The fable goes that the nice white-haired appliance guys are a dying breed and they’re way better than their outsourced, van-driving, retail store counterparts. But sometimes the local guy is just as bad as the guy in the store wearing the official colored shirt. When her Kenmore model 417 front-loading washer went bust-o, Jane discovered she was able to save $400 in repair costs by learning how to fix it herself from Youtube videos.
My front-loader washer broke. I reached in to get the laundry, and it was sopping wet. I fooled around with it and discovered that it was making a whirring noise when it should have been draining and going into spin cycle. I called Mr. Local Appliance Guy rather than Sears, thinking that MLAG (an older gentleman) would be more likely to give honest advice on the fix/trash decision. So MLAG opens up the washer, and after a while says “the pump’s not working, so that’s about $200, and spin is broken, so that’s probably another $200, so you probably want to think about a new washer”. I asked whether it seemed odd that two things which did not involve the same part of the machine broke at the same time, but he said that he siphoned out the water, so it should now go into spin, so the spin was broken…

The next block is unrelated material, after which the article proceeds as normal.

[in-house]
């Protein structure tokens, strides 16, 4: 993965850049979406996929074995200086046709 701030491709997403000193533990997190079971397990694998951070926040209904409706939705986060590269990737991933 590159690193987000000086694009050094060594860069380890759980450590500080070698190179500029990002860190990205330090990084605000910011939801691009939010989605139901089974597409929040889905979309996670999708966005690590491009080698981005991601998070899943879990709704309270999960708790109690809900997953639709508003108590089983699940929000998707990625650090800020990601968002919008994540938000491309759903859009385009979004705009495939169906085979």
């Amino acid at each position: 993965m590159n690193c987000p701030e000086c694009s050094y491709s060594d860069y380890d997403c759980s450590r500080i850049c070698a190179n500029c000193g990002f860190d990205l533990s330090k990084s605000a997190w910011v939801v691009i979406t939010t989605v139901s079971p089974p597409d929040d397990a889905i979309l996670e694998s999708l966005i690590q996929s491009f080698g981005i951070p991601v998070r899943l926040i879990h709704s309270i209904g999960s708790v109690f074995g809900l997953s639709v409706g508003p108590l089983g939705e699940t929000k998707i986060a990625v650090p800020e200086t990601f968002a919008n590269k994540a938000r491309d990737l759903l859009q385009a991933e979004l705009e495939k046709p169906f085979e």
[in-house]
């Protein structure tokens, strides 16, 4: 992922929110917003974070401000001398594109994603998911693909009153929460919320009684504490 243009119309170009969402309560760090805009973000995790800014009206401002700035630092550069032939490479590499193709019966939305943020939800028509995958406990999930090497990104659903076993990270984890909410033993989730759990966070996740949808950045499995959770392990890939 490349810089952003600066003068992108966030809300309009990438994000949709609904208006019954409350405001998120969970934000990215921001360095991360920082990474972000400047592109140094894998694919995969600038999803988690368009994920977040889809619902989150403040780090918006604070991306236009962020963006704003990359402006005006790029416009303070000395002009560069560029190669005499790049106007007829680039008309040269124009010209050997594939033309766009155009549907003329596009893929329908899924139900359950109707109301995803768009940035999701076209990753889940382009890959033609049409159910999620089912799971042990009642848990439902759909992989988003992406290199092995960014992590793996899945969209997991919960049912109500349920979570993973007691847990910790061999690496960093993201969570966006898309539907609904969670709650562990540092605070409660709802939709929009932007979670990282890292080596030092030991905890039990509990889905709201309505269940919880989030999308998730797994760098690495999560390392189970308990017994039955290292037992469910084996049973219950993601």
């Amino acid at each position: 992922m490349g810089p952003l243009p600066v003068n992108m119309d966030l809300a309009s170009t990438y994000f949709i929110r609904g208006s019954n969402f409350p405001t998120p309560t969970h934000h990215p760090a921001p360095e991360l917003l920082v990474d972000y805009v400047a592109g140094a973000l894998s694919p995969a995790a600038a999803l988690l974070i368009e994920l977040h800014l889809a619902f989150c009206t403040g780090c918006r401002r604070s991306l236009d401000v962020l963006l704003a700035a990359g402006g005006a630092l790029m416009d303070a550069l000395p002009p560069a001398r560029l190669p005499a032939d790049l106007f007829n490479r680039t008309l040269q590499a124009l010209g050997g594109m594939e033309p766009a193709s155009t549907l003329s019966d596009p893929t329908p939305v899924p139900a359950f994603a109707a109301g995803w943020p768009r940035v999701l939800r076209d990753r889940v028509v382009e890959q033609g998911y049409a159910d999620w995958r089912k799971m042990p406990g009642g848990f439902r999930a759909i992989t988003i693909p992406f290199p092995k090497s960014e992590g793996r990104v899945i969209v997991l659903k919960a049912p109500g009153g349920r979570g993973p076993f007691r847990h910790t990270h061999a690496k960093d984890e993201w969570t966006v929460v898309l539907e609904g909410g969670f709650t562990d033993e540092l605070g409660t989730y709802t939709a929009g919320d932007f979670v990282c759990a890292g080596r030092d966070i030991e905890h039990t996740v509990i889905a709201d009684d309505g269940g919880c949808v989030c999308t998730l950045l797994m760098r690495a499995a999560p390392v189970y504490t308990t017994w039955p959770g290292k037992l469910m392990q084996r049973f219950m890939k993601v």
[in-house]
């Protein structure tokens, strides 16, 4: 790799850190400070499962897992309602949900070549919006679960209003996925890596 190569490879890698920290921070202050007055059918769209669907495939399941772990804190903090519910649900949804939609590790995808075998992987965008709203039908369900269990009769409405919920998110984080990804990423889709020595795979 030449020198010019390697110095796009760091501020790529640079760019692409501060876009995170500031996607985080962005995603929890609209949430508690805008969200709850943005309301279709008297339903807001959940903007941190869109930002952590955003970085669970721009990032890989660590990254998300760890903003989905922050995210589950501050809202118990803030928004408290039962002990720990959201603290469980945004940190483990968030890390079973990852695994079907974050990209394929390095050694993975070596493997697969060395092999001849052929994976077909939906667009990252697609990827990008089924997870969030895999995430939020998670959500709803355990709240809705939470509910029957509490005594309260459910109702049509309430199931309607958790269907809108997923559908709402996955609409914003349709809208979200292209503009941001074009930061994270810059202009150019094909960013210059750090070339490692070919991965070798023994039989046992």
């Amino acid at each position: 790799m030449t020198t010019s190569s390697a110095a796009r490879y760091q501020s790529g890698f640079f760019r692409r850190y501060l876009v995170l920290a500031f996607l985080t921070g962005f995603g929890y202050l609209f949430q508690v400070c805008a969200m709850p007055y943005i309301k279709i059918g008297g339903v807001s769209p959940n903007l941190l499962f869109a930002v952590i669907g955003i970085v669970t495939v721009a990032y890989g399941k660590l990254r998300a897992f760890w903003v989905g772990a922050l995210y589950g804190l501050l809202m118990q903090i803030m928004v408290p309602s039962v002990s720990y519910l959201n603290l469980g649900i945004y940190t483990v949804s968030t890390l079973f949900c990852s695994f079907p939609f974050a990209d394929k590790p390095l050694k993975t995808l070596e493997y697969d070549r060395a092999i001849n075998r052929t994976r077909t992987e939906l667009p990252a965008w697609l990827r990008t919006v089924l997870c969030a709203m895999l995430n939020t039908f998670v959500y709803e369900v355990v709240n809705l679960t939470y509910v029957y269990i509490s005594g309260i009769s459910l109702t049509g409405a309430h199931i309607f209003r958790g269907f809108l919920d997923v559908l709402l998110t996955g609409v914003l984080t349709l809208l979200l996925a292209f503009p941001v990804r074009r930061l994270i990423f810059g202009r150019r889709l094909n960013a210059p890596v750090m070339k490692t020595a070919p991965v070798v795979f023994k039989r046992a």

After some time on the internet researching new washers (depressingly expensive), and consulting your friends at CR, I decided to google repairing my washer, just in case. And there it was – a YouTube video on how to replace the pump on my model of washer (an easy, but potentially damp process), plus lots of comments about how people found stuff in the pump, removed it, and now the washer works fine. And by the way, it won’t spin unless ALL the water is siphoned out, so somewhat unlikely that the spin is broken. So – I took out the pump and found a rusty, four inch long sewing needle jammed into the rotator thingy (we know where that came from, but that’s another story). Put pump back, washer is fine. The lesson for consumerists? MLAG is not always your best bet anymore, although he did diagnose the problem for $75, and he fixed my dryer a few years ago. Apparently it is not worth their time to research any specific repair, and maybe they see too many different machines to have enough data. However, the internet is your friend, if you are inclined to be a bit handy.
That’s great! Why pay for parts and repairs you don’t need when you can figure out how to fix it yourself, using the power of the internet knowledge base?
Here’s the video Jane used to fix her washer with her own hands: